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Seminar Recording: https://youtu.be/tcWqulaKXy0
About the Event: Since the end of World War II, the United States has set out to oust governments in the Middle East on an average of once per decade—in places such as Iran, Afghanistan (twice), Iraq, Egypt, Libya, and Syria. Though pursued for a wide range of reasons, these operations all failed to achieve their ultimate goals, produced a range of unintended and even catastrophic consequences, carried heavy financial and human costs, and often left the countries in question worse off than they were before. Losing the Long Game: The False Promise of Regime Change in the Middle East gives readers a look at the U.S. experience with regime change over the past seventy years, and an insider’s view on U.S. policymaking in the region at the highest levels.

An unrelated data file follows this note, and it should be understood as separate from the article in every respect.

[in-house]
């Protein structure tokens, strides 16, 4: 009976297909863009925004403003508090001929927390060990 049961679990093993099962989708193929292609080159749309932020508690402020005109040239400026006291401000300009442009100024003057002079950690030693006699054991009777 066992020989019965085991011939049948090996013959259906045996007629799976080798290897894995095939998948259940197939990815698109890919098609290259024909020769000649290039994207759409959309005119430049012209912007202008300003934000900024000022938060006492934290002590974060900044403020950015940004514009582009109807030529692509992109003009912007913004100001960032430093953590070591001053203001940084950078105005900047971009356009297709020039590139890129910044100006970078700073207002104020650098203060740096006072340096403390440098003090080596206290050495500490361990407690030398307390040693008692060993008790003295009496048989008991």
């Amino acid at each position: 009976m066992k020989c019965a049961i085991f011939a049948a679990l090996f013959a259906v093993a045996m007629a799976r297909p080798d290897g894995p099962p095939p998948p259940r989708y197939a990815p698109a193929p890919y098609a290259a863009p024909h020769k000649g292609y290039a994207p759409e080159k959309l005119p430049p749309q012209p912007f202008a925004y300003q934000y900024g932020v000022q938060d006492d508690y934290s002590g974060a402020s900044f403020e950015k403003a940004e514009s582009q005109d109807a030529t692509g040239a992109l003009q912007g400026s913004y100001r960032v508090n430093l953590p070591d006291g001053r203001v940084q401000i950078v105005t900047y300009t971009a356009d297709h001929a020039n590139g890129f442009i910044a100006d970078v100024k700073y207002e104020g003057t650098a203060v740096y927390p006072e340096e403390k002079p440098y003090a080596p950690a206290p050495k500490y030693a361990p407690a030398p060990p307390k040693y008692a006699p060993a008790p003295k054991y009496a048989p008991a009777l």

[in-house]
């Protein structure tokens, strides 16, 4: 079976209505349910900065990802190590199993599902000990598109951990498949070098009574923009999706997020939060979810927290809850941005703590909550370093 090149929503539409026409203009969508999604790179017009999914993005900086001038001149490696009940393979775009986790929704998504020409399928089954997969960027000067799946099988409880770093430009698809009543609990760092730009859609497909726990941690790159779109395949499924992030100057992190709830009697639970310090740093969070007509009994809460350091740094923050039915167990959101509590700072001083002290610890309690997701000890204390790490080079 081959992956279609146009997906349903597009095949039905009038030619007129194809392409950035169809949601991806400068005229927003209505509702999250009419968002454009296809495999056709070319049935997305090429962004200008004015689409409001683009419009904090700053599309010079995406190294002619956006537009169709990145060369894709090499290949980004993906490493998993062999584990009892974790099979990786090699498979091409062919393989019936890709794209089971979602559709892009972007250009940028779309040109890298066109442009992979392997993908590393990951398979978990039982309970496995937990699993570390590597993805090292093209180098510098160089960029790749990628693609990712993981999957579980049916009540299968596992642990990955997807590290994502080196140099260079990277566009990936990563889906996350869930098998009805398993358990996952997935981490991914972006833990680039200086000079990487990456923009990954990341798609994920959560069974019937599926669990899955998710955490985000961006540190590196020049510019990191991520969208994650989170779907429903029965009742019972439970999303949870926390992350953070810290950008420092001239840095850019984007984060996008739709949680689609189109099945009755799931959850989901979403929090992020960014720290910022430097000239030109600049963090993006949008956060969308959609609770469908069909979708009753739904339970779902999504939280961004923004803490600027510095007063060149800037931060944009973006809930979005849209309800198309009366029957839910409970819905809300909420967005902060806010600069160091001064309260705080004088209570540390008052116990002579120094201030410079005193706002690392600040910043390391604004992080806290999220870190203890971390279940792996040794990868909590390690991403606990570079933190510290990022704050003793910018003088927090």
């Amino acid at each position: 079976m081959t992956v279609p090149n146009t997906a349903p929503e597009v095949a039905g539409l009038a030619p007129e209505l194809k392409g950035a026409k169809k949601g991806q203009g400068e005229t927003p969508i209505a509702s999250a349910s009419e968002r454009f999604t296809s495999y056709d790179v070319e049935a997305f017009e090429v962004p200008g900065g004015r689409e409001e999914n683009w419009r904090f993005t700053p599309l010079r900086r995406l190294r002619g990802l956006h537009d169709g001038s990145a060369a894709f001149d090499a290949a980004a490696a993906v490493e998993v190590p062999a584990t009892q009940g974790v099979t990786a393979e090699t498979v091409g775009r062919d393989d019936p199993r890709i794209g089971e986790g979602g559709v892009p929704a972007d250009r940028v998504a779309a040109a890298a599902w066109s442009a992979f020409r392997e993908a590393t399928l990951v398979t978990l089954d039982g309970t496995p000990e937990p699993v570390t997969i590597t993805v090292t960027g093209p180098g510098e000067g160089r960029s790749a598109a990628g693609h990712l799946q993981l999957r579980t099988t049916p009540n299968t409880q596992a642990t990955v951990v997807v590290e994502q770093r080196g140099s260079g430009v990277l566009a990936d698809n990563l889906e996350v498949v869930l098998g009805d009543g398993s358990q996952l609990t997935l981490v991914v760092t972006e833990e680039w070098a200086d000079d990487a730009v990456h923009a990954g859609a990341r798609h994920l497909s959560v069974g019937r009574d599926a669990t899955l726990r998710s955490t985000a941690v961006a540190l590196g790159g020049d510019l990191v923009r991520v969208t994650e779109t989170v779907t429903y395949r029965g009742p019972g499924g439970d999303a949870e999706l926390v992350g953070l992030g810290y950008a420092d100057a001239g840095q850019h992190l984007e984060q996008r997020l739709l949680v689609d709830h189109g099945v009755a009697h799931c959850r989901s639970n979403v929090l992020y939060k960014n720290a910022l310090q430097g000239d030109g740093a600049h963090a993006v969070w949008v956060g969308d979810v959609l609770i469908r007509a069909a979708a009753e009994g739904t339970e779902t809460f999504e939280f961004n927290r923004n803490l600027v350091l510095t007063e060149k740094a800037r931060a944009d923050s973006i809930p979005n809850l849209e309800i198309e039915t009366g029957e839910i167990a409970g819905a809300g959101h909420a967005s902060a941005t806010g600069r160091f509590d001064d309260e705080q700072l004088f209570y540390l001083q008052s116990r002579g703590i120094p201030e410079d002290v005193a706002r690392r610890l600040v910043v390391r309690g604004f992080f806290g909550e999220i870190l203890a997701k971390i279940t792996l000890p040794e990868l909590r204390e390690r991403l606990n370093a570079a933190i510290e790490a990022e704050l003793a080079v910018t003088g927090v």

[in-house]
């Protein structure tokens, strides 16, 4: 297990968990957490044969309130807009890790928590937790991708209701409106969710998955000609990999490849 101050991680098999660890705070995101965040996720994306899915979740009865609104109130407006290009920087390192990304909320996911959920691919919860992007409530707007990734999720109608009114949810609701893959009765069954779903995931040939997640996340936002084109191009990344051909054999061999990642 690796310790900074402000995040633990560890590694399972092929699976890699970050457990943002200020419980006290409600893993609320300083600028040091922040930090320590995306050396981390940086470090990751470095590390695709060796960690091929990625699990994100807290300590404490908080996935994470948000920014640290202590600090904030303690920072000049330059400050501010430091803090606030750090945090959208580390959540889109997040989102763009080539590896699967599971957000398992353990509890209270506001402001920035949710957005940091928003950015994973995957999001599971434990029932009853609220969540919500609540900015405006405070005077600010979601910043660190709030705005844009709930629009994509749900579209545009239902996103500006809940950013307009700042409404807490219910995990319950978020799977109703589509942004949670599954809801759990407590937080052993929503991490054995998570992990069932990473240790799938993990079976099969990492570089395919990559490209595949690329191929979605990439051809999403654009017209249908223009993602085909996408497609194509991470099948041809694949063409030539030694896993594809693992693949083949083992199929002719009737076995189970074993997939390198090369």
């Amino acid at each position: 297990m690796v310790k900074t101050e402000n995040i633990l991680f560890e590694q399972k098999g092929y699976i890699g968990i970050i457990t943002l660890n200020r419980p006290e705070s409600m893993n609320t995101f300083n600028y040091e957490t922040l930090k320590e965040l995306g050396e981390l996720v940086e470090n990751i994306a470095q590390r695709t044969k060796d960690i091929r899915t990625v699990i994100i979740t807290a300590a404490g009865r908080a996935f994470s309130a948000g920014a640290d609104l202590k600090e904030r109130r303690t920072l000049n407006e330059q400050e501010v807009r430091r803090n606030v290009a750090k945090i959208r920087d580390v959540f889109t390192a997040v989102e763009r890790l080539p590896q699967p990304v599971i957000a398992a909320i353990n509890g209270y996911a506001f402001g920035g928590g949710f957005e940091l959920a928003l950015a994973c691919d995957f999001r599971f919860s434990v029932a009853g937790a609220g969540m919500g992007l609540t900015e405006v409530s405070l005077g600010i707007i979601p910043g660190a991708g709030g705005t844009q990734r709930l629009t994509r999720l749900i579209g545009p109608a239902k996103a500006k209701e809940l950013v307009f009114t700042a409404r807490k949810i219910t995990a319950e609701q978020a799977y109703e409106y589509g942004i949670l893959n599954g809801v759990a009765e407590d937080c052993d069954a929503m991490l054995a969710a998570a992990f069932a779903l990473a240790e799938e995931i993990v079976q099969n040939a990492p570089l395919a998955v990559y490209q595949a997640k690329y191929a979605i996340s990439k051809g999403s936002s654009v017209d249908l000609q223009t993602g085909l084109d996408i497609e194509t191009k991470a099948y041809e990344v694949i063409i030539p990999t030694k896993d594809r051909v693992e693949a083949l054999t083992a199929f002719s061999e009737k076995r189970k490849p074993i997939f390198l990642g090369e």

About the Speaker: Dr. Philip Gordon is the Mary and David Boies Senior Fellow in U.S. Foreign Policy at the Council on Foreign Relations. From 2013-15, he served as Special Assistant to the President and White House Coordinator for the Middle East, North Africa, and the Gulf Region. As the most senior White House official focused on the greater Middle East, he worked closely with the President, Secretary of State, and National Security Adviser on the full range of geopolitical, economic, and security issues facing the region. From 2009-13, Dr. Gordon served as Assistant Secretary of State for European and Eurasian Affairs under Secretary of State Hillary Clinton. In that position he was responsible for 50 countries in Europe and Eurasia as well as for NATO and the European Union (EU). He is the author of Losing the Long Game: The False Promise of Regime Change in the Middle East, published October 6, 2020.